Long story short, we then started to expand our indications to papillary disease, to early failures after BCG, maybe after one cycle, to upper tract disease, and even eventually used it on a few patients who couldn’t get BCG as first-line therapy. And our results were nothing short of remarkable. Patients had minimal toxicity, yet they had extraordinary responses. I was sharing this data with different investigators at meetings and they were enthusiastic about taking my protocol and trying it at their institutions.

With gem/doce, there was almost no drug toxicity and very high levels of response – 60-70% complete response rates, even in the very refractory BCG-unresponsive CIS cases. And durability was much greater, too. We were still seeing levels of durability in 35% of patients three years later

We were able to put in a 11-group retrospective database, which was published in May 2020 in the Journal of Urology (Steinberg et al), where we found that among all the BCG failures, over 50% were cancer-free at two years. And among the technically BCG-unresponsive CIS population, it was exactly 50%. For the papillary patients, it was 58%. Then the BCG shortage hit in 2019, and I knew we would not have enough BCG to treat all the patients who were at my institution or being referred to us. At that point, I had unilaterally treated 35 patients with gem/doce upfront instead of with BCG and, remarkably, the two-year disease-free rate was close to 90%.

So I switched everyone. Practically every new patient who came in got upfront gem/doce instead of BCG. And we’ve just reported our results at the 2022 AUA meeting, with 107 patients with high-grade, non-muscle-invasive bladder cancer, about 40% with CIS and another 40% with T1 disease – the real heavy-hitter type diseases. And our results at two years were 84% freedom from high-grade disease and 82% for any recurrence. We only have one patient with a Ta low-grade recurrence.

I’m getting close to 10 years now of travelling around the world. The US’s drug choice for bladder cancer has always been slightly different, but it’s been equally singular in that, historically, you’ve just used one drug. And everywhere else I go in the world, everybody uses mito. And I could never quite work out why. I ask the surgeons, “Why do you use mitomycin?” and they reply, “Well, we’ve always used mitomycin.” And you’ll find some places where they use epirubicin, but only because they can’t get mitomycin. And we also work also in the world of HIPEC, which is exactly the same concept of heated chemotherapy for additional absorption as HIVEC. But with the medical oncologists for abdominal and peritoneal surgery, it’s like they’re Michelin-starred chefs. Everybody has their own chemo mix. There’s a pharmacopoeia of things being used. And then we come to the urologists, and everybody in the world uses what they’ve always used because it’s what they’ve always used. Why do you think that is?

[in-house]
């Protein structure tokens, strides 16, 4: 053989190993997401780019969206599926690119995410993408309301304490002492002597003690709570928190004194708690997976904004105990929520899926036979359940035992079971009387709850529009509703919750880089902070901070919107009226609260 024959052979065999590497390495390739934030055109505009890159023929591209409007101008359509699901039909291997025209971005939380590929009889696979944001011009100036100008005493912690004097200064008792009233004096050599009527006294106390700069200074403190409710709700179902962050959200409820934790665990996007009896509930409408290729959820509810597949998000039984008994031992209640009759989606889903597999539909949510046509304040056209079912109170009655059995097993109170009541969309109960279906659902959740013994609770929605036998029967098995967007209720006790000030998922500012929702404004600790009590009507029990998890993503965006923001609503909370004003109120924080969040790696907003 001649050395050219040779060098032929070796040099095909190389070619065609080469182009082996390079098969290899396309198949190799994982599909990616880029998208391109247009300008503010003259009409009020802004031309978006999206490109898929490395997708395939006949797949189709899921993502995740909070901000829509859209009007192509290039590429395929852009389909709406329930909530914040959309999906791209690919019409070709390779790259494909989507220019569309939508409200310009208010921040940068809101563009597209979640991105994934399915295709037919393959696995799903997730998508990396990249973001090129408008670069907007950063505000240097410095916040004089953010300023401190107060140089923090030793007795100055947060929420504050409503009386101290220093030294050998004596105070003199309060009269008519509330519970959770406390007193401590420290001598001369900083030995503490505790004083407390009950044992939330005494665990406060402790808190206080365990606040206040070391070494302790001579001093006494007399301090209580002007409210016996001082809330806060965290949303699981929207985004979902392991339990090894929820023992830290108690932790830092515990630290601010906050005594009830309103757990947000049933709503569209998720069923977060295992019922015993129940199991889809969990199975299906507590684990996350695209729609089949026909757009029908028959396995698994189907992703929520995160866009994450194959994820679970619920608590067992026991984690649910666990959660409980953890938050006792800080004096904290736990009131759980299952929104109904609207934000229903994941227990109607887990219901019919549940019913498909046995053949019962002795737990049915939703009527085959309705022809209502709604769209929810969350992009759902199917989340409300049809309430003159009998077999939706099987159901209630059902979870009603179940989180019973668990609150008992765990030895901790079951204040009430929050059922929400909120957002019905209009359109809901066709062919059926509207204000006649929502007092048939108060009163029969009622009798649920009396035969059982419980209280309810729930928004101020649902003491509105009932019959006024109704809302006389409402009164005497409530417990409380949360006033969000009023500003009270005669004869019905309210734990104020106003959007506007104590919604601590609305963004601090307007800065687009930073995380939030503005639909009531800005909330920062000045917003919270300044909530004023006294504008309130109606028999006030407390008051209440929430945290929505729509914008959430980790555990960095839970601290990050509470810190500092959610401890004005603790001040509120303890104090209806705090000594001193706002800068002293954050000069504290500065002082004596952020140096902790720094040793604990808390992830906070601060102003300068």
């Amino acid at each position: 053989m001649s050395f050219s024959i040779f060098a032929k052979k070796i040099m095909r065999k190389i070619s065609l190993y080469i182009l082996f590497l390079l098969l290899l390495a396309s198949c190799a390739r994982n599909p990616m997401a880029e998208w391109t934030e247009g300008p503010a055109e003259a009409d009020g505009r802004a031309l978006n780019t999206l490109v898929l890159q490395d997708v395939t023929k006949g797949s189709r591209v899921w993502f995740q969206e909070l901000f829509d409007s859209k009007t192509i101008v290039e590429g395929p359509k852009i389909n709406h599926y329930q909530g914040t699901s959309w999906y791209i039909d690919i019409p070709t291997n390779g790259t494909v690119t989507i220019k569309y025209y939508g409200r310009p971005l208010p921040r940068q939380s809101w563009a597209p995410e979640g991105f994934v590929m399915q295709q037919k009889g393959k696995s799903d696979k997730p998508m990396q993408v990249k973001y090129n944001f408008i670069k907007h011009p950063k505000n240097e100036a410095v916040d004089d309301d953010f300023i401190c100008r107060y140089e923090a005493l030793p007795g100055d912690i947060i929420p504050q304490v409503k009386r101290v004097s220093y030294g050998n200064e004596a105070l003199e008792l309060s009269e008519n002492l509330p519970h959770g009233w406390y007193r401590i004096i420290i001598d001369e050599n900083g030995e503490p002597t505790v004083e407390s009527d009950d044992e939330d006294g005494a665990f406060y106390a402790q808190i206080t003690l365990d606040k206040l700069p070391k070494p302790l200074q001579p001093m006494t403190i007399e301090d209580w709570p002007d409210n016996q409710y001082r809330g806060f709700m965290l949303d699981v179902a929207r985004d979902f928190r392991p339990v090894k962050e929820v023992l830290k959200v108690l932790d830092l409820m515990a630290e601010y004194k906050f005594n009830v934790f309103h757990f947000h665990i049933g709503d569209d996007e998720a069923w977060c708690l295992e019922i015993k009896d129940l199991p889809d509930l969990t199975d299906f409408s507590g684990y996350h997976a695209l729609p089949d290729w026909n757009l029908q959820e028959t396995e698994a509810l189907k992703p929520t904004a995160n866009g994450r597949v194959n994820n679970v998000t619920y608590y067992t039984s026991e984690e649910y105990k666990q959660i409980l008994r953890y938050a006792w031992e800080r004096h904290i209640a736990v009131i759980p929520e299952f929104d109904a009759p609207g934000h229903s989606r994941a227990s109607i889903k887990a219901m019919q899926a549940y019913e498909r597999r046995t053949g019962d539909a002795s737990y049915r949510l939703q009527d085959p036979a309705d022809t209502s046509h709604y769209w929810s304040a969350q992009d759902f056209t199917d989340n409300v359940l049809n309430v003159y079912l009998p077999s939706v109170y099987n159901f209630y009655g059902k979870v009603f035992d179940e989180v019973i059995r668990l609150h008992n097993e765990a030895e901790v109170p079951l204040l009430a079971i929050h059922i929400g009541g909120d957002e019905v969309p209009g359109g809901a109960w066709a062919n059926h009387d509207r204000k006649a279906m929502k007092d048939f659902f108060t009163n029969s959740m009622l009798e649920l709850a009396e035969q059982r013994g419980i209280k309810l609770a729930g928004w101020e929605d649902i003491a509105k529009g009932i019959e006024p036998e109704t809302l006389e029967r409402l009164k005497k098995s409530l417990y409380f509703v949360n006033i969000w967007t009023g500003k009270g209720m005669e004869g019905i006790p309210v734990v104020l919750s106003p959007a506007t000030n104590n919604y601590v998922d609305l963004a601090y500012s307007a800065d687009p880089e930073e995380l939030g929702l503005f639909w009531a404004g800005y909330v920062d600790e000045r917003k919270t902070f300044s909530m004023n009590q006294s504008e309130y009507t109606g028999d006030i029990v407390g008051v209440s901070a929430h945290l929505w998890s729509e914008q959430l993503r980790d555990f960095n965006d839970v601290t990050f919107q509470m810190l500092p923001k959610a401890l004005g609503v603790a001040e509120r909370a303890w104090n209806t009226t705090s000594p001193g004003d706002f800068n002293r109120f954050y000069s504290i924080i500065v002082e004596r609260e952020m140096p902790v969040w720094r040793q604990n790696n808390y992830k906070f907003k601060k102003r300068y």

I think people are creatures of comfort. They like to have a programme that works for them, that they’ve got a workflow for that works in their office, that everyone is familiar with, even though mitomycin is probably the worst drug you’d want to have your nurses fooling around with. You get that stuff on your skin and you’re going to get a blistering scab.

In some places I go to, they have to have a fume cabinet and a writ from the Pope to mix it. But in others they mix it at the bedside. That has always amazed me.

And this is what amazed me when I started to talk about these two new drugs – gemcitabine and docetaxel – which you could practically bathe in without any trouble. And some of the biggest apprehension came from the nursing side: “How can we deal with this kind of chemotherapy?” I didn’t want to tell them, “Well, you’re working currently with the equivalent of a nuclear bomb, and here’s something that’s a firecracker by comparison.

Well, I’ll come in from a slightly oblique angle. What little bit of urology I did 100 years ago at the Whittington Hospital in London involved BCG and mitomycin, and that was it. And 20 years later, it’s the same. But if you wander around AUA, as we did a couple of weeks ago, there are a thousand new innovations. If you come forward one organ to the prostate, in my youth you were given a monopolar loop and told to get on with it. But there’s now every form of energy, knot, tie and stent, and some barbaric nitinol cutty thing, yet we go back an organ to the bladder, and everybody still does the same as they’ve always done.


The urologists seem quite innovative in some ways but enormously conservative in others.

They’re innovative when it comes to toys. When it comes to lasers, ultrasonics, robots and microwave, they love the idea of playing with a new instrument. However, they are reserved with chemotherapy because they haven’t been trained as medical oncologists. And that’s why pembrolizumab has been only reluctantly used by urologists in the United States, because they’re afraid of it. They don’t understand immune adverse events but they’ve heard of people dying from them, and that is enough to keep them away from it.

Pembrolizumab has been only reluctantly used by urologists in the US, because they’re afraid of it. They don’t understand immune adverse events but they’ve heard of people dying from them, and that is enough to keep them away from it